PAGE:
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Old 01-31-2018, 04:07 AM   #41
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How apropos that this topic comes up just after I read the editor's column in my recent "Midwest Living" magazine. The bulk of it was about a Tiny Homes festival called "TinyFest Midwest", that was held near Des Moines, IA. A few points from his column: American homes average twice as much space per person as they did 40 years ago. 8% of households rent off-site storage now, compared to 3% in the 1980s. And a lot about our drive to consumerism.

I'm sure I was born in the wrong decade/century. Before adding on the sun room, our current house was only 120 square feet larger than our first house we had built in 1977. Both of our cars fit into the garage...along with all of the yard equipment and various other garage sundries. I still use my Mom's old stand mixer (circa early 1950s), sit at a table that was a hand-me-over that my Dad refinished in 1977. Much of our furniture is from what we bought when we lived in our first house (1977-1991) if it isn't furniture that my parents' (or my aunt and uncle) had in their home! We aren't much in the way of consumers. Now if I could just get rid of all of the nostalgia stuff in the basement, we could have a much lighter load whenif we move.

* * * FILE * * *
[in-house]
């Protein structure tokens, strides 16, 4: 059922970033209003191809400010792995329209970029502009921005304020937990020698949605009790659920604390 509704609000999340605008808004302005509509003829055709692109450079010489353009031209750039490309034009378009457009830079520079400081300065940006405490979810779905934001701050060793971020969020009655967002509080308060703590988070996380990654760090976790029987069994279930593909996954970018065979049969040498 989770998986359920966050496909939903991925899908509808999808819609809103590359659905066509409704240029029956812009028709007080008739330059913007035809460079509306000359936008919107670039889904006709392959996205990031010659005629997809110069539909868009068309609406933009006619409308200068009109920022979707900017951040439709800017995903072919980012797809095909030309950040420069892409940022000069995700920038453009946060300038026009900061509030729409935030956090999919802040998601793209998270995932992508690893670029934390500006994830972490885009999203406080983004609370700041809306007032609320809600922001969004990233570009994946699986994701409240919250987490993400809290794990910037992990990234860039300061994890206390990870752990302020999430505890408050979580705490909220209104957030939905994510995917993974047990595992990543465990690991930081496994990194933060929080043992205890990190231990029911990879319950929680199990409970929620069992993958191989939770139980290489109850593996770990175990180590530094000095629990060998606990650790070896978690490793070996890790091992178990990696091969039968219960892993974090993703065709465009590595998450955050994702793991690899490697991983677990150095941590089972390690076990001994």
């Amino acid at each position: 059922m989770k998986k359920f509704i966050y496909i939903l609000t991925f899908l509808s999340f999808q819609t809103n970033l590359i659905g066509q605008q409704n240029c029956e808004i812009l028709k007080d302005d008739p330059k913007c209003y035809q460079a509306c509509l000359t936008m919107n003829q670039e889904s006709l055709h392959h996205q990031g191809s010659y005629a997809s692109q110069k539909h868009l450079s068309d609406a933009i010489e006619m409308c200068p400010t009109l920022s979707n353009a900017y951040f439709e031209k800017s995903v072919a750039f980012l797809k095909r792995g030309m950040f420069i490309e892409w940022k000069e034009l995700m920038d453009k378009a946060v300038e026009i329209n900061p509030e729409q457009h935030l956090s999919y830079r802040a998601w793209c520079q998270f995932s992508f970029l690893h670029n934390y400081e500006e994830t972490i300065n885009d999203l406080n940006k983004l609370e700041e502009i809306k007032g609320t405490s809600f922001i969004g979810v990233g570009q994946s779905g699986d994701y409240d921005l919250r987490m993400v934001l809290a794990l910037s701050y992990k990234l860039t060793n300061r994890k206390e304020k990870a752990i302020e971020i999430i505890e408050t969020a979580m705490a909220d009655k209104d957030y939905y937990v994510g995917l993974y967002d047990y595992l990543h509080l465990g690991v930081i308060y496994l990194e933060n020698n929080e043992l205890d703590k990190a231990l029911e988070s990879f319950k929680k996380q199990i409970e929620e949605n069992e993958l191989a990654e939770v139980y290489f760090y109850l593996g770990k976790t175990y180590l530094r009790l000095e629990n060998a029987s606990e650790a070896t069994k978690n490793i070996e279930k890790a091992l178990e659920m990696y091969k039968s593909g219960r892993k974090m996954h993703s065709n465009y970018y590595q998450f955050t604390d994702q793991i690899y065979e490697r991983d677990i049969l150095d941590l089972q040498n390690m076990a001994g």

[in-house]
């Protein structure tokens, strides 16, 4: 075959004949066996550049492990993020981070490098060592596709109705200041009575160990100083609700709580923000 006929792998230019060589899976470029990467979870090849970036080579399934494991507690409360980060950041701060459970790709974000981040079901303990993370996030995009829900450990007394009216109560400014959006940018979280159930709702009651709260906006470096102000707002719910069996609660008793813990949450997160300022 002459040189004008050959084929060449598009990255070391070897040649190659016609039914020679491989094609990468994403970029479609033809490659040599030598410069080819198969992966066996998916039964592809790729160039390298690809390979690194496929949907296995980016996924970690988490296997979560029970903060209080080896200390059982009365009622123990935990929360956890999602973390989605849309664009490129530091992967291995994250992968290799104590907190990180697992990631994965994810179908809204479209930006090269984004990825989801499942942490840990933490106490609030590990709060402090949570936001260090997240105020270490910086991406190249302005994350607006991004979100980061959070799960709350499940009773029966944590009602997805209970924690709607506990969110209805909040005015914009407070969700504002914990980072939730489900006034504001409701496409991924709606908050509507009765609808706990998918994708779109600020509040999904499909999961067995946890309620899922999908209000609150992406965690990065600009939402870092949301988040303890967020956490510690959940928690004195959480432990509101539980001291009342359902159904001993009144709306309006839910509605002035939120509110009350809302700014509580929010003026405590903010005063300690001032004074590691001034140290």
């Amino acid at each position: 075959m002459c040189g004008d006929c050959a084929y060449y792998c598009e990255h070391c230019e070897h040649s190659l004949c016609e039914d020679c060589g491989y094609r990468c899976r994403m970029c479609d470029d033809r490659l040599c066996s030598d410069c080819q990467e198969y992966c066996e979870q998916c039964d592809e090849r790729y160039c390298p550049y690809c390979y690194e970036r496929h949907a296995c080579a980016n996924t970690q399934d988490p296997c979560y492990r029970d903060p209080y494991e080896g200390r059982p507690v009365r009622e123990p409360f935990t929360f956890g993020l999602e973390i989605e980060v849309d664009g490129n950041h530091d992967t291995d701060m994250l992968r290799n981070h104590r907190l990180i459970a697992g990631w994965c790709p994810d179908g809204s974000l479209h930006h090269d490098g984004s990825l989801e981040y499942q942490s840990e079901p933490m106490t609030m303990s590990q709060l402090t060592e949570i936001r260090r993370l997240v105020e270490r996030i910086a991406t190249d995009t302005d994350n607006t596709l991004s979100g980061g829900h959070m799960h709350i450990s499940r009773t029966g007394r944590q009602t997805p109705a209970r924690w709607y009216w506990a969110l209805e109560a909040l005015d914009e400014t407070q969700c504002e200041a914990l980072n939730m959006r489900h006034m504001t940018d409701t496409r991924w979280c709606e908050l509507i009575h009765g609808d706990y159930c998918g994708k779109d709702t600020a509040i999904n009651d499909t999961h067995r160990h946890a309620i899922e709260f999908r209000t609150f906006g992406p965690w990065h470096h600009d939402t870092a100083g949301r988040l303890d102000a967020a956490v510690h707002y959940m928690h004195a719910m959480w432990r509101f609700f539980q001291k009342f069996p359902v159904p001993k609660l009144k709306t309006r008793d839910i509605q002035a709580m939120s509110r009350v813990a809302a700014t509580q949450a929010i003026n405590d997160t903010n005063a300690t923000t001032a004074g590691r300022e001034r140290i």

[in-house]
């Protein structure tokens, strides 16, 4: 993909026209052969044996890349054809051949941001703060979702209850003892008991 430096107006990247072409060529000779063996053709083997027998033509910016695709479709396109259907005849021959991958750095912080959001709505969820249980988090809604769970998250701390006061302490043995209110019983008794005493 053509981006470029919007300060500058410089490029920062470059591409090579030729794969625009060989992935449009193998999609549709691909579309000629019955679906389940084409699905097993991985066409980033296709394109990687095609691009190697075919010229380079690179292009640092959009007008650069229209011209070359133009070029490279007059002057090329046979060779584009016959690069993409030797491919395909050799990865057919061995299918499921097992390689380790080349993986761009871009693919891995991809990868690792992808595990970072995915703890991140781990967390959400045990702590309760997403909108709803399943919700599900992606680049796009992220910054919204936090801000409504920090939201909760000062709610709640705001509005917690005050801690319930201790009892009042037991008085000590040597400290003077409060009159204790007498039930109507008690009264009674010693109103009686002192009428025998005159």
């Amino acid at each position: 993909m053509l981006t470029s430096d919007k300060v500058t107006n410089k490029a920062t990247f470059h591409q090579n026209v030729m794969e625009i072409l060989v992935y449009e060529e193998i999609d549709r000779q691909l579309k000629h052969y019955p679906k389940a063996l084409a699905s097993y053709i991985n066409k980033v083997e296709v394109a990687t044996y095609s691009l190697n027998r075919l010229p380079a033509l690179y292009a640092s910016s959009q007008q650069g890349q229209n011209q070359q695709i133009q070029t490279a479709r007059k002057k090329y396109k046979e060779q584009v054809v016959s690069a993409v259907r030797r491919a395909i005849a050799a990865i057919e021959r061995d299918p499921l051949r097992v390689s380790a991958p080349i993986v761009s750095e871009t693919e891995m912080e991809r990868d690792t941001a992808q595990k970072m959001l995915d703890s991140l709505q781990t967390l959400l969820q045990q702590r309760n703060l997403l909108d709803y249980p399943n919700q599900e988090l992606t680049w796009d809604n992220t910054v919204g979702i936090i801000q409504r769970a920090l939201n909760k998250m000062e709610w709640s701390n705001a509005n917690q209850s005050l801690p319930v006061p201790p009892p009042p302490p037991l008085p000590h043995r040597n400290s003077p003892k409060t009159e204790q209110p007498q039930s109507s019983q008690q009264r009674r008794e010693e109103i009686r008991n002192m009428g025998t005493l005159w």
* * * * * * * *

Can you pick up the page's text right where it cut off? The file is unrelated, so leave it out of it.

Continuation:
We don't have basements in Texas -- tornadoes, but no basements, go figure. All the stuff that people up there stuff into the basement goes into garages, here.

Right now, I only have one car, so I'm not worried about the stuff in my garage. I've had two cars most of my years in this house. Last Spring, we had a bad hailstorm coming, and my neighbor couldn't get his nice car in his garage. He and I managed to get my garage floor cleaned up enough to get his car in next to mine in about five minutes. Granted, my car is a MINI Cooper, which made it easier. But, the point is that I can get two cars in my garage if I had two cars.